AR: With this project Keith is providing a resource that we might not have gotten. If all five of us applied to a grant, we probably wouldn’t have fucking gotten it. It’s about access.

Tasha Ceyan: Still, there’s definitely a bitterness around funding. I’m Bay Area born and raised, and can’t afford an apartment in the town that I’ve lived in for over two decades. My grandma and I lived in her mother’s Section 8 apartment for years, even when we both had full-time jobs, and it wasn’t until she was able to secure a job as a manager of that same building that I’ve been able to afford the place where I live. I’ve woken up mornings in the city without enough money to eat, let alone get anywhere to sleep.

And here Keith is writing grants and people are giving him money and his privilege is apparent as fuck. And sometimes I’d rather not hear about that. I appreciate this thing that a lot of folks like Keith do where they say, “I’m just going to talk about this whack shit that’s in relation to this privilege that I have.” But sometimes I just feel like, “You know what, I don’t want to hear it, because my grandmother’s got to clean piss out of elevators to make sure that she and I have a place to live.”

On Homegirlism, Collaboration, and the Freedom of Being Black Together

TC: Blackness is a thing we talk about, but it’s not necessarily a thing we’re creating around. It’s certainly a part of our conversations in the studio. For example, someone will say, “Hey, when you were a kid, did you…” and that will start a really awesome, sometimes painful conversation about our experiences with Blackness, among other things. But the actual performance that we’re working toward? It has that element—Blackness is a facet—but it’s far more complex, far more complicated than that.

KG: The joy of being with these people has been the crux of the experience for me. This feels like a really generative space. I was really wary at the beginning regarding Keith’s role and this idea of Keith choreographing a piece about Blackness with Black bodies. But at the first meeting we all showed up and said to Keith, “So, we need to talk about you leaving.” That was the first meeting, and I was like, “Okay, yes!” He’s been game in a lot of ways to step out of the space.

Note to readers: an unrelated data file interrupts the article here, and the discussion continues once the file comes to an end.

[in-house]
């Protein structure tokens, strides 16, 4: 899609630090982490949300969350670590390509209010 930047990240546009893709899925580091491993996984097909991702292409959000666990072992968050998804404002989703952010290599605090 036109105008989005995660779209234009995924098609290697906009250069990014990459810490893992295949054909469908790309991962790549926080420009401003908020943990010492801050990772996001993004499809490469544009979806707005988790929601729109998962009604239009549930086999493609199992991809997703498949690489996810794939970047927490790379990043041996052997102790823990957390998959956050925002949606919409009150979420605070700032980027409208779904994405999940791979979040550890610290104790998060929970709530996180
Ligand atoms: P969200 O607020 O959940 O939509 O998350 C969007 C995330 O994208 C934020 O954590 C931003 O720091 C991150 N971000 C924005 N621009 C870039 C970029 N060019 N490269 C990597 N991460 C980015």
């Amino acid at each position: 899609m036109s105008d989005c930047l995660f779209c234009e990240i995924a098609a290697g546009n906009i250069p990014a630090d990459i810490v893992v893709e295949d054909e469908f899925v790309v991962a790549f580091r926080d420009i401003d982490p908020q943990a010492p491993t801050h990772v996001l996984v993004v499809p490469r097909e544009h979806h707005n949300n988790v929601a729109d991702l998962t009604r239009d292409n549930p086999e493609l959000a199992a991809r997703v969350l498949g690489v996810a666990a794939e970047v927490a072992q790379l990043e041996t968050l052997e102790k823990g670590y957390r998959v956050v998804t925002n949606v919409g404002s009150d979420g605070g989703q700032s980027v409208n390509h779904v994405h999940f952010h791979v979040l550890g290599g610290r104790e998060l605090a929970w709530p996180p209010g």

TC: For the most part Keith is in the space only when we invite him into it. Like, “Speak, friend, and you may enter.” I’ve had White-man tourists before, along the lines of, if you give them an inch, they will take a mile. When you confront them about it, they don’t always handle it so graciously. So I said, “Nope, you have to stand outside the room and we have to figure this out for ourselves.” He does have an urge to be a part of it, but also really knows it’s important to step back. As far as the directing, that’s all us.

BP: This piece does test some patience in me, though. Race is always on the table to be discussed, but I did feel some anxiety about how this was the question on the table before we even made the work. How many all-White performances have I had to suffer through in the Bay and beyond without ever hearing this same critique? Or people will say, "Oh, that performance was really White," but no one is ever held accountable for it, because I guess Whiteness "just is."  But I’ve definitely had a couple of people come up to me and ask, “Why are you doing this?!” I’m in my head thinking, “I feel safe in this piece.” But, as the saying goes, your only safety lies in danger…

Blank Map performers; left to right: Wizard Apprentice, Tasha Ceyan, Adee Roberson, Brontez Purnell, keyon gaskin. Courtesy of Blank Map performers. Photo and artwork: Adee Roberson. 

On Being Able to Do Whatever the Fuck We Want

KG: In these past two residencies we’ve had unlimited space and time so there hasn’t been pressure to show up on time, leave on time, and et cetera—which has felt amazingly generative. And we’re all coming at it from very different places. But just being together with a bunch of queer Black folks has been really exciting. It’s all been really nice, and it softens the impact of the gaze, like we got pillows on.

BP: Sometimes I could write a whole dissertation on why I made whatever choice where, and then other times, just saying, “I did it cause I mothafuckin’ felt like it" can be justification enough.

AR: This collective—Tasha, keyon, Brontez, Wizard Apprentice—are all really powerful theorists, artists, musicians, managers, and producers on our own. A lot of focus has been on Keith with this piece, and I am grateful that he has set many initial and sustaining things in motion for us to create the work. [But] I don’t think that he deserves a pat on the back for that. The kind of support Keith gives is essential to supporting Black life and liberation. 

I never went to school. I don’t have a bachelors, I don’t have a masters. I’m self-taught with everything that I do. Through my art practice, it’s been liberating for me as a Black woman who comes from that background to have access to things through my own imagination. Everything that I do is toward Black liberation. Giving Black people that freedom and space to be whatever we want—whether that be something that’s about Blackness or not—it’s all connected to our liberation. To have the freedom to do whatever the fuck we want, no matter what.